Ex Glendining's, June 1947.
The published Naval General Service Medal rolls confirm Robert Wright as a Lieutenant in the Royal Marines aboard the Bomb-Ship Aetna for the Potomac actions of August 1814, one of just 104 recipients of this clasp on the Admiralty roll.
'While these operations were in progress, Captain James, in the Seahorse, 38, with the Euryalus, 36, Captain Charles Napier, and some Bomb Vessels, ascended the Potomac to Alexandria, to co-operate in the attack on Washington on that side, and after encountering difficulties that would have daunted almost any hearts but those of British seamen, owing to the intricacies of the navigation and the strong Batteries commanding the river, they compelled the surrender of Fort Washington, armed with 27 heavy guns, and of the city of Alexandria, and 21 Prizes. The Squadron on their return found the banks of the Potomac lined with men and heavy Batteries, thrown up to attack the ships; but not withstanding every impediment, the ships silenced the Batteries, some mounting 14 to 18 guns, and on 9 September, 23 days after quitting the mouth of the river, the Seahorse and her consorts arrived at their former anchorage. The loss throughout this arduous service amounted to only seven killed, including one Lieutenant, and 35 wounded, among whom was Captain Napier' (Great Battles of the British Navy, by Lieutenant C.R. Low, R.N., refers).
Brevet Major Robert Wright was commissioned into the Royal Marine Artillery as a 2nd Lieutenant in May 1812 and quickly found seagoing appointments aboard the Dublin and Warspite, the latter being part of the force assigned to the blockade of Brest. Following a brief spell ashore at Chatham in the Winter of 1813, he was back at sea in the Montague, and shortly afterwards the Freiga, landing at Bermuda in June 1814 to take up appointment as a Drill Officer for the local Field and Rocket Batteries.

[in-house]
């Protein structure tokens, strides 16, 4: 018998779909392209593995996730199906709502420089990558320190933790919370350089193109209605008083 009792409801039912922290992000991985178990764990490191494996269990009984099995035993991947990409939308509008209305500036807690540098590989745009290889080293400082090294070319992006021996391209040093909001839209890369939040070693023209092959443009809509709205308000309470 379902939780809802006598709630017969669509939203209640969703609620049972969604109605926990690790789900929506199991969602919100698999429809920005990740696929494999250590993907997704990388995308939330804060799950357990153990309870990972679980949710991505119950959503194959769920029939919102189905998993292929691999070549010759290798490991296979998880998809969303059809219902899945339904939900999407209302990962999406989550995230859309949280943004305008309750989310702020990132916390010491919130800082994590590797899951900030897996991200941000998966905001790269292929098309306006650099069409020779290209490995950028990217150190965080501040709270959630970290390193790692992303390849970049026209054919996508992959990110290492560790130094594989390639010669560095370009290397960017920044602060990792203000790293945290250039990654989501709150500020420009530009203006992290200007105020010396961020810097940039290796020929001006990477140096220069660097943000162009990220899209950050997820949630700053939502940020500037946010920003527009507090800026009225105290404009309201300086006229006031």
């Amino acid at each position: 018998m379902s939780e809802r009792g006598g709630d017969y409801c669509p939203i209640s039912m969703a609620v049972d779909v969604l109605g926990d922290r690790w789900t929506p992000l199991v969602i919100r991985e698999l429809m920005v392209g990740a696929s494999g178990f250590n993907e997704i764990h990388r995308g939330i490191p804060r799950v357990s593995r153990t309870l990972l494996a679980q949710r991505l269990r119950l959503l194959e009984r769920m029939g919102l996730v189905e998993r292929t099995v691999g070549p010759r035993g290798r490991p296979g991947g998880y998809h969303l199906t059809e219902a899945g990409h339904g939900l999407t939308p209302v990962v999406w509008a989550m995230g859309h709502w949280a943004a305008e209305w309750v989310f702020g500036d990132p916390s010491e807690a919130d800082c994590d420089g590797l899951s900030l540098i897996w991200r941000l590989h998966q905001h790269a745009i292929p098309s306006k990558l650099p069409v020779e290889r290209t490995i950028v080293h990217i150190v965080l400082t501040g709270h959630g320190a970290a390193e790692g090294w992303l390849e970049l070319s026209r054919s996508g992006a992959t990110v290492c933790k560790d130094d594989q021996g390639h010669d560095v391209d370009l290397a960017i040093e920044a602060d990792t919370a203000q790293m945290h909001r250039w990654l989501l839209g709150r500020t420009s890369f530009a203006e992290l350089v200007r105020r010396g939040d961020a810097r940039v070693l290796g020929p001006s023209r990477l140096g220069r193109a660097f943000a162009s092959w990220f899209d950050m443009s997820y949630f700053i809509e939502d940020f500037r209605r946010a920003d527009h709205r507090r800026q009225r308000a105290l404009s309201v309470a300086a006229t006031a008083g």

But more active service beckoned, when a week or two later he was removed to the Bomb-Ship Aetna for service in North America. Subsequently present at the above described actions in the Potomac in August 1814, and elsewhere, Wright safely returned to Chatham in August 1815 and remained employed ashore for the next nine years. There followed brief stints of seagoing duty in his old ship, the Aetna, off Algiers between May and August 1824, and, on and off over the next six years, the Phaeton, Prince Regent and Gloucester, and in June 1831 he was advanced to First Lieutenant.
In April 1836, having been employed at Portsmouth and Woolwich in the intervening period, Wright was embarked for the North Coast of Spain, and there remained, actively employed in the Carlist War, until early 1840, a period that witnessed his attachment to the 'Consolidated Royal Irish' and appointment to the 'First Class of the Spanish Order of St. Ferdinand' (Haultain's New Navy List refers). Promoted to Captain on his return to the U.K., he went on to enjoy further seagoing appointments off South America and in the Mediterranean in the 1840s and was given the Brevet of Major in November 1854. Wright retired in February 1850 and died at Edinburgh in November 1866.